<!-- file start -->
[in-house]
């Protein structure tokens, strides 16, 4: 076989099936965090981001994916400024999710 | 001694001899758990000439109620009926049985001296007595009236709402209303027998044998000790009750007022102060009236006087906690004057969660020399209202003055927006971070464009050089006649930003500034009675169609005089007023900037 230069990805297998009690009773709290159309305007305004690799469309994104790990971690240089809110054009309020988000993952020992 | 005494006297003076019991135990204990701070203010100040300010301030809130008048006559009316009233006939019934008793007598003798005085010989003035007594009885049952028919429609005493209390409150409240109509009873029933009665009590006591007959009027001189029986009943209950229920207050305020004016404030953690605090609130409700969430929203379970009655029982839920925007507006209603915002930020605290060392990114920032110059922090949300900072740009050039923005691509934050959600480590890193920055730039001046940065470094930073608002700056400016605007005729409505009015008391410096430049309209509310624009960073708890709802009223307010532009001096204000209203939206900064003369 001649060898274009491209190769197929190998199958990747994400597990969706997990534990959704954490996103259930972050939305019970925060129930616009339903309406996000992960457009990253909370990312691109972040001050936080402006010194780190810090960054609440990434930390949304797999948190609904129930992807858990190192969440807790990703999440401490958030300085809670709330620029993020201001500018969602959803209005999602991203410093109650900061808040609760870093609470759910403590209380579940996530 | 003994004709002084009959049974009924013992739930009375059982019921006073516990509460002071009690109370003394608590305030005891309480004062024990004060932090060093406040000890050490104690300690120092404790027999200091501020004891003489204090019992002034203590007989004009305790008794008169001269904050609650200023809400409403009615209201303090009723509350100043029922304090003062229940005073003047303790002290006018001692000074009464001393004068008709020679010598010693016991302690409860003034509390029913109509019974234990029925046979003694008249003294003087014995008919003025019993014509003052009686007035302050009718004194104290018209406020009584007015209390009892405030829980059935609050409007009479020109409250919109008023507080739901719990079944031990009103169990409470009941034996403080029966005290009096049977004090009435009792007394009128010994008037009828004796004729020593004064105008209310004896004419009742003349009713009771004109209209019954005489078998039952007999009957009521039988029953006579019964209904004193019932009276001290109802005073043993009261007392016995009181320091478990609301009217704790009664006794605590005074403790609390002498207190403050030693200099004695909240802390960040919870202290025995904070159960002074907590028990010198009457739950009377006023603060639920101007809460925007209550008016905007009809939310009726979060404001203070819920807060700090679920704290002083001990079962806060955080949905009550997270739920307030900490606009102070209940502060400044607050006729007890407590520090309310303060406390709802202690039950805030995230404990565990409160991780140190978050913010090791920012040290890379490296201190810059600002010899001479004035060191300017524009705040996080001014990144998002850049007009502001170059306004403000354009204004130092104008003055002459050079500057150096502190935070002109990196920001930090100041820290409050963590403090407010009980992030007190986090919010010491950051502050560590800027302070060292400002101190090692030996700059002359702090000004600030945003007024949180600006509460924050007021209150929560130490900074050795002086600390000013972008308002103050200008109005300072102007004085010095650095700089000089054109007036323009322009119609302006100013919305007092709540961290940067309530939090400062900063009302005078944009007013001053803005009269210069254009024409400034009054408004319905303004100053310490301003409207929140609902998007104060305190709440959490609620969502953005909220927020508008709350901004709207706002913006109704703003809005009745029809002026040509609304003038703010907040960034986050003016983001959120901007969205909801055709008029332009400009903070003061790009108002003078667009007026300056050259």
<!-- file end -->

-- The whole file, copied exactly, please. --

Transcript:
[in-house]
């Protein structure tokens, strides 16, 4: 076989099936965090981001994916400024999710 | 001694001899758990000439109620009926049985001296007595009236709402209303027998044998000790009750007022102060009236006087906690004057969660020399209202003055927006971070464009050089006649930003500034009675169609005089007023900037 230069990805297998009690009773709290159309305007305004690799469309994104790990971690240089809110054009309020988000993952020992 | 005494006297003076019991135990204990701070203010100040300010301030809130008048006559009316009233006939019934008793007598003798005085010989003035007594009885049952028919429609005493209390409150409240109509009873029933009665009590006591007959009027001189029986009943209950229920207050305020004016404030953690605090609130409700969430929203379970009655029982839920925007507006209603915002930020605290060392990114920032110059922090949300900072740009050039923005691509934050959600480590890193920055730039001046940065470094930073608002700056400016605007005729409505009015008391410096430049309209509310624009960073708890709802009223307010532009001096204000209203939206900064003369 001649060898274009491209190769197929190998199958990747994400597990969706997990534990959704954490996103259930972050939305019970925060129930616009339903309406996000992960457009990253909370990312691109972040001050936080402006010194780190810090960054609440990434930390949304797999948190609904129930992807858990190192969440807790990703999440401490958030300085809670709330620029993020201001500018969602959803209005999602991203410093109650900061808040609760870093609470759910403590209380579940996530 | 003994004709002084009959049974009924013992739930009375059982019921006073516990509460002071009690109370003394608590305030005891309480004062024990004060932090060093406040000890050490104690300690120092404790027999200091501020004891003489204090019992002034203590007989004009305790008794008169001269904050609650200023809400409403009615209201303090009723509350100043029922304090003062229940005073003047303790002290006018001692000074009464001393004068008709020679010598010693016991302690409860003034509390029913109509019974234990029925046979003694008249003294003087014995008919003025019993014509003052009686007035302050009718004194104290018209406020009584007015209390009892405030829980059935609050409007009479020109409250919109008023507080739901719990079944031990009103169990409470009941034996403080029966005290009096049977004090009435009792007394009128010994008037009828004796004729020593004064105008209310004896004419009742003349009713009771004109209209019954005489078998039952007999009957009521039988029953006579019964209904004193019932009276001290109802005073043993009261007392016995009181320091478990609301009217704790009664006794605590005074403790609390002498207190403050030693200099004695909240802390960040919870202290025995904070159960002074907590028990010198009457739950009377006023603060639920101007809460925007209550008016905007009809939310009726979060404001203070819920807060700090679920704290002083001990079962806060955080949905009550997270739920307030900490606009102070209940502060400044607050006729007890407590520090309310303060406390709802202690039950805030995230404990565990409160991780140190978050913010090791920012040290890379490296201190810059600002010899001479004035060191300017524009705040996080001014990144998002850049007009502001170059306004403000354009204004130092104008003055002459050079500057150096502190935070002109990196920001930090100041820290409050963590403090407010009980992030007190986090919010010491950051502050560590800027302070060292400002101190090692030996700059002359702090000004600030945003007024949180600006509460924050007021209150929560130490900074050795002086600390000013972008308002103050200008109005300072102007004085010095650095700089000089054109007036323009322009119609302006100013919305007092709540961290940067309530939090400062900063009302005078944009007013001053803005009269210069254009024409400034009054408004319905303004100053310490301003409207929140609902998007104060305190709440959490609620969502953005909220927020508008709350901004709207706002913006109704703003809005009745029809002026040509609304003038703010907040960034986050003016983001959120901007969205909801055709008029332009400009903070003061790009108002003078667009007026300056050259």